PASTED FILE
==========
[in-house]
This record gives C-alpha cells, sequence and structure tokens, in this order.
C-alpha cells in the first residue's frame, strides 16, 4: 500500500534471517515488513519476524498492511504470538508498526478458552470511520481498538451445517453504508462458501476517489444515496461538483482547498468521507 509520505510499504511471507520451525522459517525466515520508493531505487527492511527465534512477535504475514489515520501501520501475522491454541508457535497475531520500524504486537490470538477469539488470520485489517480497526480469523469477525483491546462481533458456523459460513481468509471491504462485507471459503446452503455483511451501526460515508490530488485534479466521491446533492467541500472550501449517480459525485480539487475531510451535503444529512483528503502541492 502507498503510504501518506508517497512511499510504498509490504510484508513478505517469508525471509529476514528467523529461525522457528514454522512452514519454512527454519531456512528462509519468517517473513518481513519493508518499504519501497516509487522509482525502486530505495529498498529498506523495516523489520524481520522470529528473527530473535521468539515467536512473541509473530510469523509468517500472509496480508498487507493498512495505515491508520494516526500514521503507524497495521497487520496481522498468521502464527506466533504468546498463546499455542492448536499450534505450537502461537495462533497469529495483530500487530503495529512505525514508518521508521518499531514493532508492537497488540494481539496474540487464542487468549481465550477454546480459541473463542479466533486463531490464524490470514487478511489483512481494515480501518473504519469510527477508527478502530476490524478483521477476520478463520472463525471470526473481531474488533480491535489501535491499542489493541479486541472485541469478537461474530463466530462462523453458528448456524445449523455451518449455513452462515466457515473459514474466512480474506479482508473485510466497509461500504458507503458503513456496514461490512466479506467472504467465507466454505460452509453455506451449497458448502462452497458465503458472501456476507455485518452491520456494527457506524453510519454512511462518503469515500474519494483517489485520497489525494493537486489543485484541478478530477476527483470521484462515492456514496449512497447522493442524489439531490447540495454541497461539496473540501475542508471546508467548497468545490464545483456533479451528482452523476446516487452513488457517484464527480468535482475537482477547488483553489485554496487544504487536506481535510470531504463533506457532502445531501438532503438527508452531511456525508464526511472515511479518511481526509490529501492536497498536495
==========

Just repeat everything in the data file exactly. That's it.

[in-house]
This record gives C-alpha cells, sequence and structure tokens, in this order.
C-alpha cells in the first residue's frame, strides 16, 4: 500500500534471517515488513519476524498492511504470538508498526478458552470511520481498538451445517453504508462458501476517489444515496461538483482547498468521507 509520505510499504511471507520451525522459517525466515520508493531505487527492511527465534512477535504475514489515520501501520501475522491454541508457535497475531520500524504486537490470538477469539488470520485489517480497526480469523469477525483491546462481533458456523459460513481468509471491504462485507471459503446452503455483511451501526460515508490530488485534479466521491446533492467541500472550501449517480459525485480539487475531510451535503444529512483528503502541492 502507498503510504501518506508517497512511499510504498509490504510484508513478505517469508525471509529476514528467523529461525522457528514454522512452514519454512527454519531456512528462509519468517517473513518481513519493508518499504519501497516509487522509482525502486530505495529498498529498506523495516523489520524481520522470529528473527530473535521468539515467536512473541509473530510469523509468517500472509496480508498487507493498512495505515491508520494516526500514521503507524497495521497487520496481522498468521502464527506466533504468546498463546499455542492448536499450534505450537502461537495462533497469529495483530500487530503495529512505525514508518521508521518499531514493532508492537497488540494481539496474540487464542487468549481465550477454546480459541473463542479466533486463531490464524490470514487478511489483512481494515480501518473504519469510527477508527478502530476490524478483521477476520478463520472463525471470526473481531474488533480491535489501535491499542489493541479486541472485541469478537461474530463466530462462523453458528448456524445449523455451518449455513452462515466457515473459514474466512480474506479482508473485510466497509461500504458507503458503513456496514461490512466479506467472504467465507466454505460452509453455506451449497458448502462452497458465503458472501456476507455485518452491520456494527457506524453510519454512511462518503469515500474519494483517489485520497489525494493537486489543485484541478478530477476527483470521484462515492456514496449512497447522493442524489439531490447540495454541497461539496473540501475542508471546508467548497468545490464545483456533479451528482452523476446516487452513488457517484464527480468535482475537482477547488483553489485554496487544504487536506481535510470531504463533506457532502445531501438532503438527508452531511456525508464526511472515511479518511481526509490529501492536497498536495